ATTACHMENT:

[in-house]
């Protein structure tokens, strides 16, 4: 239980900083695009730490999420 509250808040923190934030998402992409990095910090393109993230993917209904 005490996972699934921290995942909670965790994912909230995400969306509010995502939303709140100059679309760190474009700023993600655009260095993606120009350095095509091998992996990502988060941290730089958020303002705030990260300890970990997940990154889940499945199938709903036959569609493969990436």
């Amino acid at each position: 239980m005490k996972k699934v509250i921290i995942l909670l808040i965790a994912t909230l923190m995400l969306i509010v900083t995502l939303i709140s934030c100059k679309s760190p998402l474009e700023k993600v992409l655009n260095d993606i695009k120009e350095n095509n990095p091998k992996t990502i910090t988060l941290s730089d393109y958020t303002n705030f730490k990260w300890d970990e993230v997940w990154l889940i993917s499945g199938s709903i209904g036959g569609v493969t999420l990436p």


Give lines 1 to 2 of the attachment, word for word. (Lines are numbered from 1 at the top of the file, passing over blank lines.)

[in-house]
């Protein structure tokens, strides 16, 4: 239980900083695009730490999420 509250808040923190934030998402992409990095910090393109993230993917209904 005490996972699934921290995942909670965790994912909230995400969306509010995502939303709140100059679309760190474009700023993600655009260095993606120009350095095509091998992996990502988060941290730089958020303002705030990260300890970990997940990154889940499945199938709903036959569609493969990436």